Looking Black On Today in 1931, James Earl Jones Was Born

0 Posted by - January 17, 2016 - LATEST POSTS, Looking Black On Today

Legendary actor James Earl Jones, born on this day in 1931, continues to be called upon as both an actor and a creative talent. No one is more a student of the game than Jones. Besides being having a permanent place in Star Wars history as the voice of Darth Vader, older fans will recognize him for his role as King Jaffe Joffer in
“Coming to America,” and for his work in theater as Jack Jefferson in “The Great White Hope.” He has touched on every creative medium you can think of throughout his decades-long career, and is still active in various theatrical endeavors at the age of 84.

His trademark is his voice, which he developed after getting over a severe stuttering problem as a child. The most notable voiceover roles are as Darth Vader in the “Star Wars” series from 1977-1983, and as one of the most memorable characters in Disney history, King Mufasa in “The Lion King.” James provided the voice for the Disney blockbuster film, even though the character only had about 1/10 the screen time of the rest of the cast! It was a very poetic character that could have only been voiced by Jones, which is why Disney already had Jones selected long before they finished the blueprint on Mufasa.

As an actor, he has tip toed between Broadway theatre, the big screen, and the small screen. Notable roles in his honor are “East Side/West Side,” “Dr. Strangelove,” “Of Mice and Men,” and “Fences.” His strong voice and presence made him perfect for commanding roles, and due to his versatility, he hasn’t been afraid to take on smaller comedic parts as well. A good example of this was how he co-starred alongside the late Michael Clark Duncan and Martin Lawrence in “Welcome Home, Roscoe Jenkins.”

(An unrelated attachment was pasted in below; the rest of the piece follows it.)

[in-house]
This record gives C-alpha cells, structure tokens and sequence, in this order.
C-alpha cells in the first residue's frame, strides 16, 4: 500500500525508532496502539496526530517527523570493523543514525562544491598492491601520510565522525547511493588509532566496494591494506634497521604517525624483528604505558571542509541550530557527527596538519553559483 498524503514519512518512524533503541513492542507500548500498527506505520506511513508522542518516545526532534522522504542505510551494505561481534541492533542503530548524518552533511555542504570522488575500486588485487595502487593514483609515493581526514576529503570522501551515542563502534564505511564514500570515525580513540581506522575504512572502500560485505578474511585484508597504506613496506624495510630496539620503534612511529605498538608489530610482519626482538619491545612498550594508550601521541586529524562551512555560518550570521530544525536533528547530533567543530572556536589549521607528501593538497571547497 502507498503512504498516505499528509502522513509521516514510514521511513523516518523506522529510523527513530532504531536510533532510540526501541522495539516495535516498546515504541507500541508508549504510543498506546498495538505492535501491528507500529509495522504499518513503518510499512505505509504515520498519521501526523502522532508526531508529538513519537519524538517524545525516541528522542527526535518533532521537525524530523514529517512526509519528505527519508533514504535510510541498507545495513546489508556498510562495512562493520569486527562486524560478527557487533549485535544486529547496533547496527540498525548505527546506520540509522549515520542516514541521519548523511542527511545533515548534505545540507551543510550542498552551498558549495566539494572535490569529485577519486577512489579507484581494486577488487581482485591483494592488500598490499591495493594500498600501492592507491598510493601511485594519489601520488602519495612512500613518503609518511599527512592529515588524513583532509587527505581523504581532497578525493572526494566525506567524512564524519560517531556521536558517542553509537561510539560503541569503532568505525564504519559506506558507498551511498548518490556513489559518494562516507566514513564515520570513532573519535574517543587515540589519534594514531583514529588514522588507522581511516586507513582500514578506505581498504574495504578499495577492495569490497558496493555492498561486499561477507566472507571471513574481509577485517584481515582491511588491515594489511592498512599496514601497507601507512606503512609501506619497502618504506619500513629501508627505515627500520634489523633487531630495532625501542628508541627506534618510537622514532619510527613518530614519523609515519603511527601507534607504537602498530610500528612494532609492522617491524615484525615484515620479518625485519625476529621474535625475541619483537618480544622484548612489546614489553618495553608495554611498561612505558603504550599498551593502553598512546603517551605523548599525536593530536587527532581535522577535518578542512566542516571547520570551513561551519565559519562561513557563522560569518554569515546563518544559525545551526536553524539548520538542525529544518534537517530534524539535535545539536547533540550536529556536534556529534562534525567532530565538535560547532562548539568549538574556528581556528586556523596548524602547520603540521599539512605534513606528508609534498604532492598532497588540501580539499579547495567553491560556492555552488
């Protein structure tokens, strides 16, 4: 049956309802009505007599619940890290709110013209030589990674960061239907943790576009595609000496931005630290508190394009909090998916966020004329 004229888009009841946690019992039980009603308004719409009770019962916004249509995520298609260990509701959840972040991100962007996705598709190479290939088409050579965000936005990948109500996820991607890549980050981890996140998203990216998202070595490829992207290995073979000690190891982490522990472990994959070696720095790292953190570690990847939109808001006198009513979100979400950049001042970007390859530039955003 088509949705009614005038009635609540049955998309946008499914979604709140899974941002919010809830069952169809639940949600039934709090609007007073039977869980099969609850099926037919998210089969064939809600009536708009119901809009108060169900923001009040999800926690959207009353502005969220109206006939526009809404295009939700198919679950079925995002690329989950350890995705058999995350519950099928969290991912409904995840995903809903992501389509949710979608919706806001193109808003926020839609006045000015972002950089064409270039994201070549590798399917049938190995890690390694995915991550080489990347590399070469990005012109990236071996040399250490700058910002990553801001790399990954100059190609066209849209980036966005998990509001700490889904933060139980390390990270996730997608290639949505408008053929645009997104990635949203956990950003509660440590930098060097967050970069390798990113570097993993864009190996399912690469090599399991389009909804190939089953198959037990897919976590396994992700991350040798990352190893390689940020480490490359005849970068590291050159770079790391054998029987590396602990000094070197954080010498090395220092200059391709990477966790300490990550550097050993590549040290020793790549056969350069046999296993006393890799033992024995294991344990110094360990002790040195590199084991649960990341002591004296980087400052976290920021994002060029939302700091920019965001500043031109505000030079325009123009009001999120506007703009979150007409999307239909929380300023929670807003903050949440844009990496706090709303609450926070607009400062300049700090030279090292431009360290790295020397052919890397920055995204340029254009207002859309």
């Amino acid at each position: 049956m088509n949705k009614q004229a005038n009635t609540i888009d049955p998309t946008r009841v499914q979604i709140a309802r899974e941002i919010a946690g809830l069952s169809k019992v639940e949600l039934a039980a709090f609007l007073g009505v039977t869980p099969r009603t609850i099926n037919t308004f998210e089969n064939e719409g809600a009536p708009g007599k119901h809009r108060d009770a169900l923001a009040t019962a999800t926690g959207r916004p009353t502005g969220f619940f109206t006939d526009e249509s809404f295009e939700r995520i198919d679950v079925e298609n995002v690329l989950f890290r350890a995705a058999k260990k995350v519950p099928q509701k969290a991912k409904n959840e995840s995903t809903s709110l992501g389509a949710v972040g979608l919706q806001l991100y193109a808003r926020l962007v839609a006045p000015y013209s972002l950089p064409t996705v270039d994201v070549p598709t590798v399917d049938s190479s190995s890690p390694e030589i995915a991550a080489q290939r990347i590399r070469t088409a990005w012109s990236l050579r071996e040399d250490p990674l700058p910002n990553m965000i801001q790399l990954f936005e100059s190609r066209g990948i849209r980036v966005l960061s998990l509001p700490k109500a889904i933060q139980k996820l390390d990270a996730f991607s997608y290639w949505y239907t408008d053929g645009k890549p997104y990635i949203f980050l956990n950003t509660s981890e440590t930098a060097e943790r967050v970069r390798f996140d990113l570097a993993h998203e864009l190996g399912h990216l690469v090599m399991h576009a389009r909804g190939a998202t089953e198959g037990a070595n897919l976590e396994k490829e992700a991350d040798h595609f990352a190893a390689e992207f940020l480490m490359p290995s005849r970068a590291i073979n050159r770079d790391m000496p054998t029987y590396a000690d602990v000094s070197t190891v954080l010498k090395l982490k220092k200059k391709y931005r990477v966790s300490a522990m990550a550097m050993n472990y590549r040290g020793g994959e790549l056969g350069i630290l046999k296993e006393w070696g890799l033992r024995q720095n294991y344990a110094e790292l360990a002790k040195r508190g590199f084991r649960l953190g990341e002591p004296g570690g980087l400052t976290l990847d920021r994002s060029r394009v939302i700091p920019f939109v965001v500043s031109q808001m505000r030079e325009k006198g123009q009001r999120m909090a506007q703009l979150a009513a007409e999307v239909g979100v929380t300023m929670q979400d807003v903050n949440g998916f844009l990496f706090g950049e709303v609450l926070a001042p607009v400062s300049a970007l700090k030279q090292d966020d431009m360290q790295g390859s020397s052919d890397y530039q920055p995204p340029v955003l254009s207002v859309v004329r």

Long before Morgan Freeman became the voice, that title belonged solely to James Earl Jones. He is a one of a kind actor that keeps his ego in check, and can handle any role that is thrown at him. That by itself is a rare occurrence, and he is of a generation that will probably never again be seen in our lifetimes. Because seriously, after James Earl Jones, Morgan Freeman, Samuel L. Jackson, and Denzel Washington, who do we have?

Here’s to hoping that the voice lives on for many generations more, as the industry needs him more than he needs it!


http://www.achievement.org/autodoc/page/jon2bio-1 and http://www.biography.com/people/james-earl-jones-9357354#success-on-stage-and-screen

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